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Grandpa's Recipes

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Sickness did nothing to cure his hunger; stomach viruses not a known ailment among the Qu tribe. Gourmands never had digestive ailments, even as the rest of this gourmand's body failed. From his bed, Quan still controlled his kitchen, ordering what was supposed to have been his last meal to cook his food. For seven years, he'd raised Vivi, tried to fatten him, but while time had kept Vivi's physical growth almost non-existent, something indescribable inside Quan grew, so that Vivi transformed from meal-in-training, to an almost-pet, and finally to a grandson, as dear--no, dearer--to him than the members of his own tribe.

Now old, sickly, and an outcast, Quan had no one to fulfill Qu tradition, that of the last meal. To follow the path of Gourmand, one could not stop walking and eating until the last meal was eaten. The one who professed to follow in the footsteps of the Gourmand would cook a fantastic last meal, a feast, or an exotic food, something special. Quan, of course, had no protege, just a little grandson, who could light a stove better than anyone Quan knew but who could barely crack an egg or catch a frog, but even now, the old Qu smiled faintly as he heard the noises of a busy kitchen.

***

It was an epic struggle between the mixing bowl and the boy, and most of the time the mixing bowl seemed to get the better of the boy. Flour smudged specks of white on Vivi's pure black face, as he struggled to create something worthy of his Grandpa. Oglop and Turnip Stew, not good enough. Not even South Gate Bundt Cake was special enough. After all, anyone could just get to South Gate and buy it, if they had a few gil. Grandpa deserved something that only Vivi could make.

When Grandpa had first asked him to cook something, Vivi first imagined all the dishes Grandpa had made him over the years. Huge feasts served at the beginning, and then smaller, more comforting meals as the years went by, all of them delicious. He couldn't make anything as good as Grandpa's stuff, but he could try.

Going through the kitchen and looking for ingredients, a little wooden box had caught Vivi's eyes, like it had so many quiet nights before. When he'd asked, Grandpa called it his legacy, his Gourmand path. Vivi never understood what a Gourmand was, except that it meant that Grandpa ate a lot, but it was very important to Grandpa. Maybe Grandpa would like something Gourmand. Vivi opened the box to an explosion of papers that scattered all over the kitchen. Vivi had picked up the nearest one, a sheet of thick paper that fit perfectly in his hands. Scrawls marked it that he couldn't decipher.

The next one hadn't make much sense either, nor the next or the next. As he cleaned up the explosion, he kept looking at papers, in hopes that one could mean something to him. And as he looked at the papers he remembered cooking with Grandpa, and lighting the stove for him. He remembered what he had cooked with Grandpa, and Vivi finally had an idea.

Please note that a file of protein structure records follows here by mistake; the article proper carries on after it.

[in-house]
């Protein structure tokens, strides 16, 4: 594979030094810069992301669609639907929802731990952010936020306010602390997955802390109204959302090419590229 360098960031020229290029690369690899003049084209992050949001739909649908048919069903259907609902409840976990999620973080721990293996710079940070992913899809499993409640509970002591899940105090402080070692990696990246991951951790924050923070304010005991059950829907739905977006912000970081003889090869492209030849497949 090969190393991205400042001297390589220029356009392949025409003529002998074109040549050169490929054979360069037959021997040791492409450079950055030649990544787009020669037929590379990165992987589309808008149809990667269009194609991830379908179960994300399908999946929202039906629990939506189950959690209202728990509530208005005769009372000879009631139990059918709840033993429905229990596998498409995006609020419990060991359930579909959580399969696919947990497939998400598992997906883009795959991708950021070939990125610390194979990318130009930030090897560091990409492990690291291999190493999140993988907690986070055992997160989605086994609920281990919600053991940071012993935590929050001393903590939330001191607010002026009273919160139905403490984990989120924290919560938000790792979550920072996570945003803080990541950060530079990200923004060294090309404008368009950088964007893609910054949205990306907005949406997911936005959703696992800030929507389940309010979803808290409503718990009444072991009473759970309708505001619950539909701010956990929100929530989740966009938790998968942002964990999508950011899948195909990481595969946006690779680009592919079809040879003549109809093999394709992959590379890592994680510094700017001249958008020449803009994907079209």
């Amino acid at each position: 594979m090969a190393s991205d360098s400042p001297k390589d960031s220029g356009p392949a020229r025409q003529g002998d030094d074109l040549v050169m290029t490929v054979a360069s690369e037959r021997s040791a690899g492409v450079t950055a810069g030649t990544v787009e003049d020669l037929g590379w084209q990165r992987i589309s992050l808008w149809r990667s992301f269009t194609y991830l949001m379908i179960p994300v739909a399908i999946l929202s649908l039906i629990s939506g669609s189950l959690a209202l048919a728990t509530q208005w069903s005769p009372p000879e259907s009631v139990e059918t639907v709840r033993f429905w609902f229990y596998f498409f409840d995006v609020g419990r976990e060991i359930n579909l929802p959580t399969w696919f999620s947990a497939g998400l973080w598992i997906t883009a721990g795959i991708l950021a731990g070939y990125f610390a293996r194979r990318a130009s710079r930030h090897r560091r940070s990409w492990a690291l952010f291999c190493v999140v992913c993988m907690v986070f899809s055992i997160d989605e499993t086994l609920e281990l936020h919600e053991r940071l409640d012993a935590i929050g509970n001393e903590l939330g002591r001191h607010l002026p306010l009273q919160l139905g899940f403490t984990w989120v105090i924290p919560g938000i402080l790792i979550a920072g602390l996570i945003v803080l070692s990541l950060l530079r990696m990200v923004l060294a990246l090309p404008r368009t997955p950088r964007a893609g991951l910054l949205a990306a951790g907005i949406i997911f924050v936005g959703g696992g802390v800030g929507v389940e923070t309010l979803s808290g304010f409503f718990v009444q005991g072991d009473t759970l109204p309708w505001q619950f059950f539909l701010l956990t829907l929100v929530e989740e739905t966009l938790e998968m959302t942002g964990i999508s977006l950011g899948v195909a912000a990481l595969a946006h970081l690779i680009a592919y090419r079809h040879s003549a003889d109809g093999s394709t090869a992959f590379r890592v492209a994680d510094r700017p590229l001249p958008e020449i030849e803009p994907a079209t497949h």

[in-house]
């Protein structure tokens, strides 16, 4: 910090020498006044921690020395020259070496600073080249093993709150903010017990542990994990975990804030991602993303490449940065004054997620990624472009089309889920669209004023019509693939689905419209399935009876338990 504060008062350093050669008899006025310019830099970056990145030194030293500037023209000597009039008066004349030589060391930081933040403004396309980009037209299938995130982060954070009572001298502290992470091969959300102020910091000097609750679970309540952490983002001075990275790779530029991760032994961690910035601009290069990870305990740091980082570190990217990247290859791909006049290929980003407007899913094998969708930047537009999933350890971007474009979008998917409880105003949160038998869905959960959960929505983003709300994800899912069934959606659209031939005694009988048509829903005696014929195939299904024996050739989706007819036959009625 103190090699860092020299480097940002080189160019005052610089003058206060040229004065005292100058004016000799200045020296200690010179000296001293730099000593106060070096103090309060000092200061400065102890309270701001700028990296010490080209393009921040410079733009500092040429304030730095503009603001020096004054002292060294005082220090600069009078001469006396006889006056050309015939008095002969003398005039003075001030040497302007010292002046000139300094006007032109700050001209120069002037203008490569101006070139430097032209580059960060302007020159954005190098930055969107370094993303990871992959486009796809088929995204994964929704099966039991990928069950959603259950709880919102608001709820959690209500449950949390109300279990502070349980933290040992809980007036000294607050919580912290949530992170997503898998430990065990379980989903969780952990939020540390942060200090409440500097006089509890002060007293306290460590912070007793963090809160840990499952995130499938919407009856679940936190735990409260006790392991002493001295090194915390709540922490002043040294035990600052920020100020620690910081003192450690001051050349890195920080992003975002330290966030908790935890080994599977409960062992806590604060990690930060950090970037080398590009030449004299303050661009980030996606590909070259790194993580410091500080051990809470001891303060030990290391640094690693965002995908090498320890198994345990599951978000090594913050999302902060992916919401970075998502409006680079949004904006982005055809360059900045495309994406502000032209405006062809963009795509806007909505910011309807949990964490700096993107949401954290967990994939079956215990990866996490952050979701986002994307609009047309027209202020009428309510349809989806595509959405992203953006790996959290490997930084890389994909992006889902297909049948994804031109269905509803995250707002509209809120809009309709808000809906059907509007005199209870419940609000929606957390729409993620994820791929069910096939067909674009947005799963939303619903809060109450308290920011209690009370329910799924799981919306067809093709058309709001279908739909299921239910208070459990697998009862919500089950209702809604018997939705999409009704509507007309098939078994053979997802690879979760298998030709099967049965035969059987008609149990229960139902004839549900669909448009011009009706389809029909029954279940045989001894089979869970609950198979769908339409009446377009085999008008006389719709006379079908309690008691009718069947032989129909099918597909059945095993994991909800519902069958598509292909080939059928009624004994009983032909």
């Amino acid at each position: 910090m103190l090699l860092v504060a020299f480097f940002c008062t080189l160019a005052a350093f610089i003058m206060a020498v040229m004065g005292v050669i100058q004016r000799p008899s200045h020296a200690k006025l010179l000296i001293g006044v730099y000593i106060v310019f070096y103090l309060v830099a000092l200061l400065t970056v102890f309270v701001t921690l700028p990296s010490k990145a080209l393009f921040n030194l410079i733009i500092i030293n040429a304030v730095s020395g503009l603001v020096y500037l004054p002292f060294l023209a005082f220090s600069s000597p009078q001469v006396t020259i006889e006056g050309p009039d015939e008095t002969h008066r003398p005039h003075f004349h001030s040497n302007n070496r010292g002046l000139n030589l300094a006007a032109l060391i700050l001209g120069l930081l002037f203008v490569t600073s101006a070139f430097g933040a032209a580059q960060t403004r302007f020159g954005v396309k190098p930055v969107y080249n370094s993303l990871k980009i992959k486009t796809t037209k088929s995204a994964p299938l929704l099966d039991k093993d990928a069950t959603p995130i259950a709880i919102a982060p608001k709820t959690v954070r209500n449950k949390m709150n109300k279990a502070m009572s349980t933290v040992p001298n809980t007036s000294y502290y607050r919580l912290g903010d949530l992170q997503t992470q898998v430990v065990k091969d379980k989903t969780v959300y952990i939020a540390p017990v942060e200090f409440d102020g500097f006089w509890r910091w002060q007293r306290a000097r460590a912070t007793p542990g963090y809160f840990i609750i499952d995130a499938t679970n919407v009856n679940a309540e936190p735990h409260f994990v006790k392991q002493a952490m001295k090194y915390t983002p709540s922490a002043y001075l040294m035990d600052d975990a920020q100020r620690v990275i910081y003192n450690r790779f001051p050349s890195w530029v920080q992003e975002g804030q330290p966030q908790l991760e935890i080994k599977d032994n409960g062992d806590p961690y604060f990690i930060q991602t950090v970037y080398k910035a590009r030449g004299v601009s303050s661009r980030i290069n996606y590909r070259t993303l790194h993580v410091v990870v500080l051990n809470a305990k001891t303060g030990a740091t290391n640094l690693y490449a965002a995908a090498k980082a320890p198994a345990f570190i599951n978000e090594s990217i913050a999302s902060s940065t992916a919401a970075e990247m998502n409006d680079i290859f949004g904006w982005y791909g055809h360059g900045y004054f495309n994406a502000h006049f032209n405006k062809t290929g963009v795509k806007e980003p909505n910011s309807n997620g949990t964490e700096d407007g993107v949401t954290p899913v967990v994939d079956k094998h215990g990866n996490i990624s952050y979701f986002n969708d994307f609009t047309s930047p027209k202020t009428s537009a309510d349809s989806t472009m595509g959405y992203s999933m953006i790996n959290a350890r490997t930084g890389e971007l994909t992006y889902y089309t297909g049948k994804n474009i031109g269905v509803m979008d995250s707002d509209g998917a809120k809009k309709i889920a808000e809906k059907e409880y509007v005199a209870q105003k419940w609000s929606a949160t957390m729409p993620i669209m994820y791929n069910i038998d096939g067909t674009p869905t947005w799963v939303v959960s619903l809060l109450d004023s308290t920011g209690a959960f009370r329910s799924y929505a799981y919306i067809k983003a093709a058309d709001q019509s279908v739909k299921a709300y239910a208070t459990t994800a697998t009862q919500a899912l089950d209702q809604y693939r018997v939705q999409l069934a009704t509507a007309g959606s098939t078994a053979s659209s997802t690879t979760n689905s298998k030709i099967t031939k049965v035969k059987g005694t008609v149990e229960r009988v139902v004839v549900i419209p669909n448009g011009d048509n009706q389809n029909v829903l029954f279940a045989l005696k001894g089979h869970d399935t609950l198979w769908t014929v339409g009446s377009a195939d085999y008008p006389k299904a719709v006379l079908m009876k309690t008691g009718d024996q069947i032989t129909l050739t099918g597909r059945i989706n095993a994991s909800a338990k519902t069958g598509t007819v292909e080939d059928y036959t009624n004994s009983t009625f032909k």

And then turning over a card in his hand, Vivi saw something he understood at last. There were no scrawls on this side, just a simple drawing of a frog. One night Grandpa had shown him that picture, the only one in his box.

"Vivi, no matter how far you go on path of gourmand, forget not your first meal. Frogs from home swamps are yummiest."

And with that echoing in his mind, Vivi set out to make something from Grandpa's home swamp, and thus began the epic struggle of boy against ingredients, in an act of love and cooking.

***

It was hours later when the door to Quan's room opened, and a thin line of light outlined his grandson. The boy and his bright yellow eyes drew closer, until he was close enough that Quan could see the heavy looking plate he carried. With a heft of little muscles, Vivi placed the plate on Quan's lap.

"Can I turn on the light, Grandpa?"

"Vivi turn on light okay." Quan didn't feel much like having light in his room, but it was only a proper that a Gourmand saw his last meal. After all, food captured all the senses, not just the ones in his mouth, even if it was made by a tiny Stovelighter.

When those old Qu eyes adjusted to the light, Quan looked down at Vivi's creation. Not a meal exactly, at least not to anyone who cared about food. Just a plate of cookies, like the one's he'd helped Vivi make when he was still considered eating his grandson, and frosted green. The shape was lumpy, but in his imagination it seemed important.

"The shape, Vivi, it important?"

The look in Vivi's eyes, the only expression the little boy had, indicated that he was crestfallen. "It's a frog, Grandpa. Because you told me that frogs from the home swamp are yummiest... but I don't know where your home swamp is, and there's no frogs here. Are you mad?"

Quan looked down at the cookies, seeing the frog shape in what had been a bunch of lumps, and his throat tightened, as if he were trying to swallow the air, but couldn't. "I not mad. Vivi did good." Picking up the top cookie, he took a bite of it, the Gourmand in him noting that it was a bit burnt, just like a Stovelighter to overcook it, but the grandpa in him liked this more than anything. Vivi would never be a Gourmand, he had his own path to follow, but these cookies were proof that a part of Quan would always be with Vivi. "Vivi make good yummy-yummies," he praised, and he didn't even lie.

Vivi's bright eyes were their own reward.